Varied Hairstreak (Jalmenus inous)
Appearance: Male upperside grey-brown, female upperside orange-brown; both sexes with extended, iridescent, blue suffusion. Underside light brown with characteristic pattern of dark markings. Very similar to the Amethyst Hairstreak (Jalmenus icilius).
Wingspan: 3 cm
Season: 2 overlapping generations from September until February.
Range: Western WA.
Habitat: Heath and Banksia woodland near the coast; open woodland in inland areas.
Photo: Port Kennedy, WA, 01 / 10 / 2011.
The Varied Hairstreak is restricted to western WA, including the west coast, the south coast between Ravensthorpe and Esperance, and a few inland areas in the wheatbelt region. The inland populations form a different subspecies, notocrucifer, and are considered by some authors to be a seperate species, Jalmenus notocrucifer. Another subspecies, bronwynae, was recently described from the Shark Bay area .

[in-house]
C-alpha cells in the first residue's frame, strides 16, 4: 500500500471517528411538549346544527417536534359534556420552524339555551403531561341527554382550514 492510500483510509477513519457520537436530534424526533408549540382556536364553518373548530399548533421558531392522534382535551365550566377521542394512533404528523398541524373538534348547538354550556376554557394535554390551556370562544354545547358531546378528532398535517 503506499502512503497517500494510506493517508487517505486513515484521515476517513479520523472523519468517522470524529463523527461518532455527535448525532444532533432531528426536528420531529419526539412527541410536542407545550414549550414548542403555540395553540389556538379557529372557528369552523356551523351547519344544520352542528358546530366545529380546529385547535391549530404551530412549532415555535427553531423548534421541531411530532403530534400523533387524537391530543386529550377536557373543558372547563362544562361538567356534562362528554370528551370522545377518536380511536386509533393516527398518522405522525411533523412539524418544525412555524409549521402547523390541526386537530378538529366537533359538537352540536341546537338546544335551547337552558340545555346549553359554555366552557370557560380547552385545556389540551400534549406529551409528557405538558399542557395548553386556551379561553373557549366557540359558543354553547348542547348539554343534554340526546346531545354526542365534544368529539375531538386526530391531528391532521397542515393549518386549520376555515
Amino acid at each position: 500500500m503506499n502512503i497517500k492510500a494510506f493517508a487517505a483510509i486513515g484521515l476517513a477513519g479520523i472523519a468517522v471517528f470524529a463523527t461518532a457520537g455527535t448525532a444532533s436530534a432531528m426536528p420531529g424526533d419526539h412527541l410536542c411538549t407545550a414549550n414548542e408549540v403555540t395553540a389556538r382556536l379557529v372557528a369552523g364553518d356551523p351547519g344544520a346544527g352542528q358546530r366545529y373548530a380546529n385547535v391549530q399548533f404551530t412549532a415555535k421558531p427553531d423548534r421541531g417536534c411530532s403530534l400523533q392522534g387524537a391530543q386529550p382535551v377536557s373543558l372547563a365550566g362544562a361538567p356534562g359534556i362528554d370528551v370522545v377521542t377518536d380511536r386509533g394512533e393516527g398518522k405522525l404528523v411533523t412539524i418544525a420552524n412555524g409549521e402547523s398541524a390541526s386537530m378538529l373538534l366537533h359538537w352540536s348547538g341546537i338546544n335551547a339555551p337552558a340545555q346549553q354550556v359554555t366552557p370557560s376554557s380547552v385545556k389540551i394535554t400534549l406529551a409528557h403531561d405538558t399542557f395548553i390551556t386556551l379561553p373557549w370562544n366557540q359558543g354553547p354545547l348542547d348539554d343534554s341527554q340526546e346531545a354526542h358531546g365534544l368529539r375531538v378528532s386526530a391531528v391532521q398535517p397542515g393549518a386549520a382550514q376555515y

Around Perth the Varied Hairstreak is a typical species of coastal heath and Banksia woodland where the larvae feed on the leaves of different Acacia species. The butterflies are usually found in larger numbers around the Acacia shrubs. On warm and sunny days males continuously flutter close to the ground in search of females and only occasionally settle on branches or leaves.
The Varied Hairstreak looks very similar to the Amethyst Hairstreak (Jalmenus icilius) which is more widespread across south-western, central, and south-eastern Australia. The Varied Hairstreak usually has the underside markings much darker and more distinct than the Amethyst Hairstreak, but both species are highly variable, complicating the identification of individual specimens.
- Johnson, S. J. & Valentine, P. S (2007): A new subspecies of Jalmenus inous Hewitson (Lepidoptera: Lycaenidae) from Shark Bay, Western Australia, Australian Entomologist, 34, p. 77–83